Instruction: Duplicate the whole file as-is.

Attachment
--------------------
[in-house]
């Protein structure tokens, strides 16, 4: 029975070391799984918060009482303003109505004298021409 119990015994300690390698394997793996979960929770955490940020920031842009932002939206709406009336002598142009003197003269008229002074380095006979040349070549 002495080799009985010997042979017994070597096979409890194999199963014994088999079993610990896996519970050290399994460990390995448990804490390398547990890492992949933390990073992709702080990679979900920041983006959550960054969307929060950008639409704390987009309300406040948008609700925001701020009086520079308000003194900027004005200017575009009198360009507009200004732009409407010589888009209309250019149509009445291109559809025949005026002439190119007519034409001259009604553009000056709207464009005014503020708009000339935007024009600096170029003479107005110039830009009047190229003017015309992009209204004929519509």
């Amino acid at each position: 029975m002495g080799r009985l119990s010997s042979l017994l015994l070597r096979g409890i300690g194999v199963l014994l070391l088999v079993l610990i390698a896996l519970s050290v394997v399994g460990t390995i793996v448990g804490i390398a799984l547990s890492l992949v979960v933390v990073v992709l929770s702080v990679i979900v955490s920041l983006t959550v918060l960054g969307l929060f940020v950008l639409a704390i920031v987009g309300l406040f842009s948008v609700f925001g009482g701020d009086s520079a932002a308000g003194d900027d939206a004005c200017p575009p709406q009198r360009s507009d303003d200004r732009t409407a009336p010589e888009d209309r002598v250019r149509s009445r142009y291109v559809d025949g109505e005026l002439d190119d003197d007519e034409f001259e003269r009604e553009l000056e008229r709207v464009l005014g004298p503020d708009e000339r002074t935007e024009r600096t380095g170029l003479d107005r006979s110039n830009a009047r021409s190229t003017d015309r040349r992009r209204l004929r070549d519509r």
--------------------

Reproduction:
[in-house]
């Protein structure tokens, strides 16, 4: 029975070391799984918060009482303003109505004298021409 119990015994300690390698394997793996979960929770955490940020920031842009932002939206709406009336002598142009003197003269008229002074380095006979040349070549 002495080799009985010997042979017994070597096979409890194999199963014994088999079993610990896996519970050290399994460990390995448990804490390398547990890492992949933390990073992709702080990679979900920041983006959550960054969307929060950008639409704390987009309300406040948008609700925001701020009086520079308000003194900027004005200017575009009198360009507009200004732009409407010589888009209309250019149509009445291109559809025949005026002439190119007519034409001259009604553009000056709207464009005014503020708009000339935007024009600096170029003479107005110039830009009047190229003017015309992009209204004929519509």
């Amino acid at each position: 029975m002495g080799r009985l119990s010997s042979l017994l015994l070597r096979g409890i300690g194999v199963l014994l070391l088999v079993l610990i390698a896996l519970s050290v394997v399994g460990t390995i793996v448990g804490i390398a799984l547990s890492l992949v979960v933390v990073v992709l929770s702080v990679i979900v955490s920041l983006t959550v918060l960054g969307l929060f940020v950008l639409a704390i920031v987009g309300l406040f842009s948008v609700f925001g009482g701020d009086s520079a932002a308000g003194d900027d939206a004005c200017p575009p709406q009198r360009s507009d303003d200004r732009t409407a009336p010589e888009d209309r002598v250019r149509s009445r142009y291109v559809d025949g109505e005026l002439d190119d003197d007519e034409f001259e003269r009604e553009l000056e008229r709207v464009l005014g004298p503020d708009e000339r002074t935007e024009r600096t380095g170029l003479d107005r006979s110039n830009a009047r021409s190229t003017d015309r040349r992009r209204l004929r070549d519509r």